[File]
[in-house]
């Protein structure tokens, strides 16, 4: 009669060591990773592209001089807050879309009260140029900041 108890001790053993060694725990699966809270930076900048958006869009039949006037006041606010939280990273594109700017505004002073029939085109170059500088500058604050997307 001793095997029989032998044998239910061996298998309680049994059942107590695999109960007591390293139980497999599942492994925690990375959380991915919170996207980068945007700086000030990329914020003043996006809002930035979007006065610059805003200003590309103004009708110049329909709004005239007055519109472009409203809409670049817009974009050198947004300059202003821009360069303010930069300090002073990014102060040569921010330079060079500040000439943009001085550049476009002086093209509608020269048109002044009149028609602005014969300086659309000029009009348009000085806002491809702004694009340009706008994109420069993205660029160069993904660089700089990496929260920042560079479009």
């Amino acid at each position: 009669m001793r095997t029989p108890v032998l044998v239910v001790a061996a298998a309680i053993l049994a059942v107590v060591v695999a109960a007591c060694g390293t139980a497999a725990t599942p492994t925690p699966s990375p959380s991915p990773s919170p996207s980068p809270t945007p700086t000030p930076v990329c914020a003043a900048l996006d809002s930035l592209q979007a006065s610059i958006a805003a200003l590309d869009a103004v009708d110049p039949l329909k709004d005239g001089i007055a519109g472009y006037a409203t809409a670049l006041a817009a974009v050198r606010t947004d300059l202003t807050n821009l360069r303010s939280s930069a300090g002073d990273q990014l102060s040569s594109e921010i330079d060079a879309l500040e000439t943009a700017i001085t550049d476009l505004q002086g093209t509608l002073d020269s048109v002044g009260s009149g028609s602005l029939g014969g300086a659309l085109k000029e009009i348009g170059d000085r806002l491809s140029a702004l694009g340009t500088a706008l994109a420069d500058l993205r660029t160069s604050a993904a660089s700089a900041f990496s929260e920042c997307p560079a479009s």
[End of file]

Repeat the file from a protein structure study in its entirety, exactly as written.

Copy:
[in-house]
């Protein structure tokens, strides 16, 4: 009669060591990773592209001089807050879309009260140029900041 108890001790053993060694725990699966809270930076900048958006869009039949006037006041606010939280990273594109700017505004002073029939085109170059500088500058604050997307 001793095997029989032998044998239910061996298998309680049994059942107590695999109960007591390293139980497999599942492994925690990375959380991915919170996207980068945007700086000030990329914020003043996006809002930035979007006065610059805003200003590309103004009708110049329909709004005239007055519109472009409203809409670049817009974009050198947004300059202003821009360069303010930069300090002073990014102060040569921010330079060079500040000439943009001085550049476009002086093209509608020269048109002044009149028609602005014969300086659309000029009009348009000085806002491809702004694009340009706008994109420069993205660029160069993904660089700089990496929260920042560079479009």
């Amino acid at each position: 009669m001793r095997t029989p108890v032998l044998v239910v001790a061996a298998a309680i053993l049994a059942v107590v060591v695999a109960a007591c060694g390293t139980a497999a725990t599942p492994t925690p699966s990375p959380s991915p990773s919170p996207s980068p809270t945007p700086t000030p930076v990329c914020a003043a900048l996006d809002s930035l592209q979007a006065s610059i958006a805003a200003l590309d869009a103004v009708d110049p039949l329909k709004d005239g001089i007055a519109g472009y006037a409203t809409a670049l006041a817009a974009v050198r606010t947004d300059l202003t807050n821009l360069r303010s939280s930069a300090g002073d990273q990014l102060s040569s594109e921010i330079d060079a879309l500040e000439t943009a700017i001085t550049d476009l505004q002086g093209t509608l002073d020269s048109v002044g009260s009149g028609s602005l029939g014969g300086a659309l085109k000029e009009i348009g170059d000085r806002l491809s140029a702004l694009g340009t500088a706008l994109a420069d500058l993205r660029t160069s604050a993904a660089s700089a900041f990496s929260e920042c997307p560079a479009s």